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North Dakota may fine truck company more than $2M

Published on NewsOK Modified: April 15, 2014 at 3:53 pm •  Published: April 15, 2014
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WILLISTON, N.D. (AP) — A Wyoming-based trucking company working in North Dakota could face fines of $2 million or more for operating without a license and illegally dumping saltwater, a byproduct of oil production, two North Dakota state agencies said Tuesday.

"Companies should take notice that they need to understand what is required if they are going to do business in this state," said Dave Glatt, the environmental health section chief at the Health Department, in a statement. "If they fail to comply, they may be fined."

In a phone conversation, Glatt said Black Hills Trucking Inc. could be fined up to $1,000 for every day it operated without a license. He said he believed the company has operated without a license since 2008.

The Department of Mineral Resources is seeking maximum penalties of more than $950,000 from the company for illegally dumping saltwater on a Williams County road. In a statement, the department said one of its field inspectors witnessed illegal dumping firsthand while surveillance equipment recorded further evidence of illegal dumping on several occasions in February and March.

The illegal dumping took place on gravel roads near the Davidson Saltwater Disposal Well, about five miles southeast of Tioga according to Alison Ritter, a public information officer with the Department of Mineral Resources.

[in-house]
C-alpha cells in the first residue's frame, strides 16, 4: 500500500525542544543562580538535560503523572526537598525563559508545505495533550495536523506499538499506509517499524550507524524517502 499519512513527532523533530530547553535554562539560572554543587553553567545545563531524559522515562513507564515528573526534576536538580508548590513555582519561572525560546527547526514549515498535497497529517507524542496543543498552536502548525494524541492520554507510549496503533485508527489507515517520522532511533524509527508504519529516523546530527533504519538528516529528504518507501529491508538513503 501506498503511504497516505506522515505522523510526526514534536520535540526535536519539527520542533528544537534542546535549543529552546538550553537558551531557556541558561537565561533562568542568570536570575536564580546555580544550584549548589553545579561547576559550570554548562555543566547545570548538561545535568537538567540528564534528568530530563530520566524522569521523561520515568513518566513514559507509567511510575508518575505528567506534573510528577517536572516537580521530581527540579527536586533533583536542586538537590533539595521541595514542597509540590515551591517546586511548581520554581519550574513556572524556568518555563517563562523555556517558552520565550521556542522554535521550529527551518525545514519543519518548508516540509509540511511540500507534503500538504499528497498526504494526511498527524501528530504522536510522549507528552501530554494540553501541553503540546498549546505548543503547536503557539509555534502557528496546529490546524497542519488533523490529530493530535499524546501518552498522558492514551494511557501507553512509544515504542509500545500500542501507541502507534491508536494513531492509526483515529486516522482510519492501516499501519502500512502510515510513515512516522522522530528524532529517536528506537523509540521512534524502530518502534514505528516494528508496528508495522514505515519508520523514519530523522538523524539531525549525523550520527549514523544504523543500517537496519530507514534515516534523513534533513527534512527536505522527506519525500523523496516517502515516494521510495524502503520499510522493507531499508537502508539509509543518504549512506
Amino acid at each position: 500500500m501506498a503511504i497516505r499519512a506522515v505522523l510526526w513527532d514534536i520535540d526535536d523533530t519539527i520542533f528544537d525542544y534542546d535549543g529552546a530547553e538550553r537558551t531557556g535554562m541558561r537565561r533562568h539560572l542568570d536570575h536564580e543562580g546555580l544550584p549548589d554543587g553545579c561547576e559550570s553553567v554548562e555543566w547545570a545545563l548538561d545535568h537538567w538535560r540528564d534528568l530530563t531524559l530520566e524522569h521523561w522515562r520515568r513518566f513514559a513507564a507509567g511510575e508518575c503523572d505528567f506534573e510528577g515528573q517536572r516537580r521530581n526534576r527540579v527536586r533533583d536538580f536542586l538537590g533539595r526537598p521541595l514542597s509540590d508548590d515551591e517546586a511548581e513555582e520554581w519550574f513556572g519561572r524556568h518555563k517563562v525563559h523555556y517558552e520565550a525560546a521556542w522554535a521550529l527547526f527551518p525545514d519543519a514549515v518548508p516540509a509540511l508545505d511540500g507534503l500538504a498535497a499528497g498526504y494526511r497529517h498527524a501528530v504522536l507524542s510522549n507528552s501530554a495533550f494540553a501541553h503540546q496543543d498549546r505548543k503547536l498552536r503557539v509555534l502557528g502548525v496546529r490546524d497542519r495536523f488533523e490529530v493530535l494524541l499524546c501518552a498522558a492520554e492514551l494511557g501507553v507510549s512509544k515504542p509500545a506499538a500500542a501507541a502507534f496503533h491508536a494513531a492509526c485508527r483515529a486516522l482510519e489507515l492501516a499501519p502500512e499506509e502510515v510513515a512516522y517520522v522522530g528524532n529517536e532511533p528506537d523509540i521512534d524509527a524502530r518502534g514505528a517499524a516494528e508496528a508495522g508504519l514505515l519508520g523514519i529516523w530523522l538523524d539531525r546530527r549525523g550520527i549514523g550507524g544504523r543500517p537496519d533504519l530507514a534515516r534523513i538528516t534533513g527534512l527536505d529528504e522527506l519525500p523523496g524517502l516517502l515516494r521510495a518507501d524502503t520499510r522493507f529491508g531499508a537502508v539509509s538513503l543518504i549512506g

Saltwater can pose a danger to the environment and must be disposed of in a manner that complies with the rules established by the state's Industrial Commission.

The cases could end up in court or might be resolved through a settlement, said Glatt.

North Dakota Attorney General Wayne Stenehjem announced separately that criminal charges have been filed against one of the company's drivers, Leo Slemin. Slemin was the driver observed illegally dumping saltwater by the Department of Mineral Resources inspector.

Slemin is due in court on April 21. If convicted, he could face five years in prison, a fine of $10,000 or both.

"The state will not hesitate to bring criminal and civil actions when we learn of instances of illegal dumping," said Stenehjem in a statement. "Those who blatantly disregard rules designed to protect the environment and keep our citizens safe will be held accountable for their actions."

Stenehjem urged the public to contact law enforcement or the Department of Mineral Resources if they observe illegal dumping.

Black Hills, the company at the center of the three investigations, did not immediately respond to requests for comment.


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